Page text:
With the exception of marginal contributors like linebacker Jamar Chaney and safety Kurt Coleman in 2010 (seventh round) and linebacker Stewart Bradley in 2007 (third round), Andy Reid hasn't drafted an impact defensive player since defensive end Trent Cole in 2005 (fifth round).
In every other aspect of the game, there's no questioning Big Red's drafting acumen. From Brent Celek in 2007 to DeSean Jackson in 2008, to Jeremy Maclin and LeSean McCoy in 2009, to even Jason Kelce and Danny Watkins in 2011, he has selected immediate-impact offensive players in four of the last five drafts. In 2011, he even nabbed the team's kicker of the future in Alex Henery.
But beginning with choosing Jerome McDougle over Troy Polamalu back in 2003, Reid's defensive selections have been mind-numbingly poor. To put it simply, the 13-year head-coaching veteran outthinks himself.
In 2010, he chose a plodding defensive end (Brandon Graham) from one of the slowest conferences (Big Ten) and worst defenses (Michigan under Rich-Rod) in college football over current Giants star Jason Pierre-Paul.
The reason? Graham was a small defensive end who fit the Eagles' prototypical Hugh Douglas mold. Plus, the Michigan stalwart's experience as a three-year starter clearly outweighed Pierre-Paul's mere eight collegiate starts—because the draft has nothing to do with potential or anything.
Sarcasm aside, the Eagles still have a few glaring defensive holes that need to be patched up. As the team found out the hard way a season ago, free agency and deer-in-the-headlights rookies (looking at you, Casey Matthews) can only answer so many questions.
For now, Jason Babin (19 sacks last year) and Nnamdi Asomugha have solidified the outer edges of Juan Castillo's defense.
In order to patch the interior holes, Reid and his staff will need to need to find a capable stable of immediate-impact newcomers. Given Reid's notorious history of allowing the quirks of his system to steer him away from glowing potential (ahem, Pierre-Paul, Polamalu), free agency may be the more pragmatic course of action.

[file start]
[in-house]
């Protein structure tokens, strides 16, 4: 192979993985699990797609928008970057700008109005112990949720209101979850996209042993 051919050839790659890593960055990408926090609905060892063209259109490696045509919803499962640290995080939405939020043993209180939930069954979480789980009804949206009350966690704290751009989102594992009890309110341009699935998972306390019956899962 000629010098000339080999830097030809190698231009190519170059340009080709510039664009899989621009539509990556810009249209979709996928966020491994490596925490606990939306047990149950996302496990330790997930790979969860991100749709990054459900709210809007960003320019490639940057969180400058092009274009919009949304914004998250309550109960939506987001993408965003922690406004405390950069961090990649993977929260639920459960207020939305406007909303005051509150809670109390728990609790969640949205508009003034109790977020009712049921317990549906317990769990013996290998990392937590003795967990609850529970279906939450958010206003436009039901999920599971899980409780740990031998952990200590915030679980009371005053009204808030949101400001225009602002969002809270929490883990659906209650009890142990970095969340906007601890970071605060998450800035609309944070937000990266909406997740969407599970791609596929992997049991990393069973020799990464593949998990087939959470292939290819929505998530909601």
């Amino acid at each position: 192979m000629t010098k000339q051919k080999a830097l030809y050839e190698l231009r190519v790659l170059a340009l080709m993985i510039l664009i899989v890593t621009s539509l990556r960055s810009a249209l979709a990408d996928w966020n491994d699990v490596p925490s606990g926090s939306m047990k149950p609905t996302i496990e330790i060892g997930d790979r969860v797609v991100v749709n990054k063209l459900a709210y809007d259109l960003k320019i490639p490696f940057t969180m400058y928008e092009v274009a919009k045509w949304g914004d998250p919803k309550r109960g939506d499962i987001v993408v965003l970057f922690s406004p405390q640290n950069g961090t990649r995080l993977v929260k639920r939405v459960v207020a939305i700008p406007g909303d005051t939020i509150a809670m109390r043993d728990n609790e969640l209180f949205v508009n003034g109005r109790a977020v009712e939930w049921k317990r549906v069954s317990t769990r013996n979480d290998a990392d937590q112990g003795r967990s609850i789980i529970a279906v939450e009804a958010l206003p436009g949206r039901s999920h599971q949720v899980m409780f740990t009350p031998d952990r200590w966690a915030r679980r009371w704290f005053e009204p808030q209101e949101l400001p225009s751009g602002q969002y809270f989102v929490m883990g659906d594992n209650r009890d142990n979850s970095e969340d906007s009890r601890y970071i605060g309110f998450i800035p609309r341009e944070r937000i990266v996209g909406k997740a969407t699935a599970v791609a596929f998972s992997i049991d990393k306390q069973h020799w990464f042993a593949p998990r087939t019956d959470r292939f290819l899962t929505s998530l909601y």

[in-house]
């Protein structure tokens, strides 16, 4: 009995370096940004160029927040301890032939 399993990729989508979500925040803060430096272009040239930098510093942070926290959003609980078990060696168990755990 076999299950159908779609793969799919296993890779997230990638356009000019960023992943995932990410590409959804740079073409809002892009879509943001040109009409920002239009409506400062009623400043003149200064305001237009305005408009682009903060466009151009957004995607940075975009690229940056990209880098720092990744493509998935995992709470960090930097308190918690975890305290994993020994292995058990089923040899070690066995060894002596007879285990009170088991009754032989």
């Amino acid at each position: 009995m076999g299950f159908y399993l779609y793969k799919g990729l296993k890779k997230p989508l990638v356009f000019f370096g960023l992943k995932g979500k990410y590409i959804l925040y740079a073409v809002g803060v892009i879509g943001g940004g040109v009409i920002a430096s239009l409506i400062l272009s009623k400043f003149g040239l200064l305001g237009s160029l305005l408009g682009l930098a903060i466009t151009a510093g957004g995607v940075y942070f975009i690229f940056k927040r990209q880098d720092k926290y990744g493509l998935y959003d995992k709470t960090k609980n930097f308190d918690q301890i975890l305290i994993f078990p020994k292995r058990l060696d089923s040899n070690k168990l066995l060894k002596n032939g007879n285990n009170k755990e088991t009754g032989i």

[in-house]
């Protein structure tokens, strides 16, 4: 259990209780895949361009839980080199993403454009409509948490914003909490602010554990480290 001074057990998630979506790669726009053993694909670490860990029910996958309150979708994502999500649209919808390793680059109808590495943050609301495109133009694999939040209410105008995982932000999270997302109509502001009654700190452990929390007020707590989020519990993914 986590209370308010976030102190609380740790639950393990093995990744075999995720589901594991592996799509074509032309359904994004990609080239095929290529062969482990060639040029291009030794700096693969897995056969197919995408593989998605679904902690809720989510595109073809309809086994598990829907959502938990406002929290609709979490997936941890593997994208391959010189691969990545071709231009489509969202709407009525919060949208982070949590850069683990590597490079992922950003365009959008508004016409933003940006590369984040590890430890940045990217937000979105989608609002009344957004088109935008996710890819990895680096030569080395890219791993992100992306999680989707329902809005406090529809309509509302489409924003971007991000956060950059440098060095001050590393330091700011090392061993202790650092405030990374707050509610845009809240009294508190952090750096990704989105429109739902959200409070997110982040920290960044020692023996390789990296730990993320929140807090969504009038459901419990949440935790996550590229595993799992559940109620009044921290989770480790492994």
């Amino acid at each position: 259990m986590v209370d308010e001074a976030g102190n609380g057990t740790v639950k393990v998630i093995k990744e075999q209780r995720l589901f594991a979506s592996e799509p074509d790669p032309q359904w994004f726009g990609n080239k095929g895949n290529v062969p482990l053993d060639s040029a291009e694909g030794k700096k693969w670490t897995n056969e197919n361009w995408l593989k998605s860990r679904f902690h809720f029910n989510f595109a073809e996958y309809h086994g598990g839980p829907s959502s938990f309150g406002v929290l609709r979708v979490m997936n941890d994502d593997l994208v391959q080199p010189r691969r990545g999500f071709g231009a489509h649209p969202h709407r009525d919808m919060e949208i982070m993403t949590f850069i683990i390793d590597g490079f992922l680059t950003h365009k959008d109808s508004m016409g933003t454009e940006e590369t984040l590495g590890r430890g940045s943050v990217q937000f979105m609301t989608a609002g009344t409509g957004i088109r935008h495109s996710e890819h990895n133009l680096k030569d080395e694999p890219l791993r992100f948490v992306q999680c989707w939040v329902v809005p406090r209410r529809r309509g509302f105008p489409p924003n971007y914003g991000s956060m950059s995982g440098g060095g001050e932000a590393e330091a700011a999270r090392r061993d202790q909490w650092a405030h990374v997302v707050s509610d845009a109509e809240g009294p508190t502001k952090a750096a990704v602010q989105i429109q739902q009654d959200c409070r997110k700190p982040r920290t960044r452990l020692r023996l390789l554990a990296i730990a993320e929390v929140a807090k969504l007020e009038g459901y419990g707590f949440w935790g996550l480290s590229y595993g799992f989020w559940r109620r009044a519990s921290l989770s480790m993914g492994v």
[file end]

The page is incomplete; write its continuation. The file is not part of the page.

But if Big Red somehow finds a way to clear his bullishly stubborn head, here are five players, offensively and defensively (but mostly defensively), who could make an immediate impact on Reid's sink-or-swim 2012 season.
If there's a common denominator amongst the Eagles' linebacking corps, it's size. None of the team's regular 2011 starters stands taller than 6'1" or weighs more than 240 pounds.
At 6'4" and a muscular 260, Hightower has the strength and bulk of former Eagles stalwart Jeremiah Trotter, with the height and vision of a Brian Urlacher-type. Not to mention, he runs a 4.6 40, faster than any other linebacking prospect in this draft.
After two years as a starter in the AFC, or SEC—excuse me—the 2011 BCS champion looks like a future perennial Pro Bowler. Andy Reid would be foolish not to overcome his linebacker chicken pox in this case.
Unless Hightower drops, it would be virtually impossible for the Birds to land him and Kuechly, the nation's leading tackler in 2011.
But many recent scouting and mock draft reports have Hightower slipping into the early stages of the modern Day 2 (second round as of a few years ago), so nothing is out of the question. While it would be nice to land the two best linebackers in college football, Kuechly would be the better fit if the Eagles still have their pick of the litter at No. 15.
Juan Castillo's defense is in dire need of an outside tackling machine to complement the speedy Jamar Chaney on the interior. Brian Rolle and Casey Matthews started a majority of the games at those slots in 2011. They also combined for just 91 tackles, the fewest of any outside linebacker tandem in the NFL.
While Kuechly played his final two years at BC in the middle, his more natural position, at 6'2", 237, is the outside, a spot he thrived in as a freshman (2009 ACC Defensive Rookie of the Year).
A knock-your-lights-out ballhawk in the Brian Dawkins mold, Barron is just as productive around the line of scrimmage as he is in center field. The three-year starter at Alabama had at least 40 solo tackles in every season he started, a ridiculous number for a safety.
With 12 interceptions, he wasn't too shabby in the playmaking department either.
With no clear-cut starter next to Kurt Coleman in the Eagles secondary, Barron could easily step in and solidify a position that's been a glaring weakness since Dawkins' departure following the 2008 season.
The Eagles' undersized defensive tackles (none taller than 6'0" or weighing more than 305 pounds) came on strong at the end of 2011, as no opposing rushers gained over 100 yards during the final three games of the season.
But as well as Cullen Jenkins and Derek Landri played, they simply aren't big enough (6'0", 305 for Jenkins and 6'2", 290 for Landri) to withstand a full 60-minute pounding. The best Jim Johnson defenses employed about a four- to six-man rotation in the interior.
The selection of Worthy, a consensus All-American in 2011 who anchored a Spartans defense that led the Big Ten in rushing defense (100.5 yards per game), total defense (277.4 yards per game) and sacks (45), would allow Juan Castillo to employ the same tactic with Worthy, Jenkins, Landri and Mike Patterson.
Outside of maybe J.R. Reed in 2004, the Eagles haven't had a solid kick-return man since Brian Mitchell left after the 2002 season.
While Adams was known more as a punt returner at Arkansas (four touchdowns in 2011), he could easily play both roles in the pros, especially on a team that goes about four deep at wide receiver already.
The Razorbacks' leading receiver in 2011 may be the fastest player in the draft with a low 40 time of 4.3.